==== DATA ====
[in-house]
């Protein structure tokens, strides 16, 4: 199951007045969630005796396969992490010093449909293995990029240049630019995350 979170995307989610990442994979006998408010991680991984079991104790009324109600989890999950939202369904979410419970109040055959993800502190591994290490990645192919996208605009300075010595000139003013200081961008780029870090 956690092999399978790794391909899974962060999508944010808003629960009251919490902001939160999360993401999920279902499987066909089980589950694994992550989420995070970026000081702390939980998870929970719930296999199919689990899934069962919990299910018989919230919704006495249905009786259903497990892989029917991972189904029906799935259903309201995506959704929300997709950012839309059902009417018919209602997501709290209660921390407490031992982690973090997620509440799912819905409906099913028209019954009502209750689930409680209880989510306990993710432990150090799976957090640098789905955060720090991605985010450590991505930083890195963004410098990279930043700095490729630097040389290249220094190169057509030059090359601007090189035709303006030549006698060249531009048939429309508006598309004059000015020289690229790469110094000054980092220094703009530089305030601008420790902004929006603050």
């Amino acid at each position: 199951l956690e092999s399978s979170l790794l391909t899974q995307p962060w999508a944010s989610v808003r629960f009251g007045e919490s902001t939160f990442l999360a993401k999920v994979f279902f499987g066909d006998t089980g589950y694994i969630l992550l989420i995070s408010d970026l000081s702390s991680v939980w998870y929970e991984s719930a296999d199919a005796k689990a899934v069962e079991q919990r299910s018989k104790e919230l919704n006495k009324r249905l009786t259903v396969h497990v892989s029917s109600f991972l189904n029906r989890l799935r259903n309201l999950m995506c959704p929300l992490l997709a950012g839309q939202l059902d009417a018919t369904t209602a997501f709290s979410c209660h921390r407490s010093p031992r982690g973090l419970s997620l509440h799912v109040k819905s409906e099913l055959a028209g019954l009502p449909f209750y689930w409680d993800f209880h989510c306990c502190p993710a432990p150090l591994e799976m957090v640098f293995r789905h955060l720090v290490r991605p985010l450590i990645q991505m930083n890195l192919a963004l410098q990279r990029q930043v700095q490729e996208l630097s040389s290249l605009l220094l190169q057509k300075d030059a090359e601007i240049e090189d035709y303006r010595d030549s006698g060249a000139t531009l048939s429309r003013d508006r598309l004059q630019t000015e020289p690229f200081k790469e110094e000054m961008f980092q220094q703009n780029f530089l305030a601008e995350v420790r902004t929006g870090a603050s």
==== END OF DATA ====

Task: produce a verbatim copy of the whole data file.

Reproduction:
[in-house]
């Protein structure tokens, strides 16, 4: 199951007045969630005796396969992490010093449909293995990029240049630019995350 979170995307989610990442994979006998408010991680991984079991104790009324109600989890999950939202369904979410419970109040055959993800502190591994290490990645192919996208605009300075010595000139003013200081961008780029870090 956690092999399978790794391909899974962060999508944010808003629960009251919490902001939160999360993401999920279902499987066909089980589950694994992550989420995070970026000081702390939980998870929970719930296999199919689990899934069962919990299910018989919230919704006495249905009786259903497990892989029917991972189904029906799935259903309201995506959704929300997709950012839309059902009417018919209602997501709290209660921390407490031992982690973090997620509440799912819905409906099913028209019954009502209750689930409680209880989510306990993710432990150090799976957090640098789905955060720090991605985010450590991505930083890195963004410098990279930043700095490729630097040389290249220094190169057509030059090359601007090189035709303006030549006698060249531009048939429309508006598309004059000015020289690229790469110094000054980092220094703009530089305030601008420790902004929006603050």
């Amino acid at each position: 199951l956690e092999s399978s979170l790794l391909t899974q995307p962060w999508a944010s989610v808003r629960f009251g007045e919490s902001t939160f990442l999360a993401k999920v994979f279902f499987g066909d006998t089980g589950y694994i969630l992550l989420i995070s408010d970026l000081s702390s991680v939980w998870y929970e991984s719930a296999d199919a005796k689990a899934v069962e079991q919990r299910s018989k104790e919230l919704n006495k009324r249905l009786t259903v396969h497990v892989s029917s109600f991972l189904n029906r989890l799935r259903n309201l999950m995506c959704p929300l992490l997709a950012g839309q939202l059902d009417a018919t369904t209602a997501f709290s979410c209660h921390r407490s010093p031992r982690g973090l419970s997620l509440h799912v109040k819905s409906e099913l055959a028209g019954l009502p449909f209750y689930w409680d993800f209880h989510c306990c502190p993710a432990p150090l591994e799976m957090v640098f293995r789905h955060l720090v290490r991605p985010l450590i990645q991505m930083n890195l192919a963004l410098q990279r990029q930043v700095q490729e996208l630097s040389s290249l605009l220094l190169q057509k300075d030059a090359e601007i240049e090189d035709y303006r010595d030549s006698g060249a000139t531009l048939s429309r003013d508006r598309l004059q630019t000015e020289p690229f200081k790469e110094e000054m961008f980092q220094q703009n780029f530089l305030a601008e995350v420790r902004t929006g870090a603050s």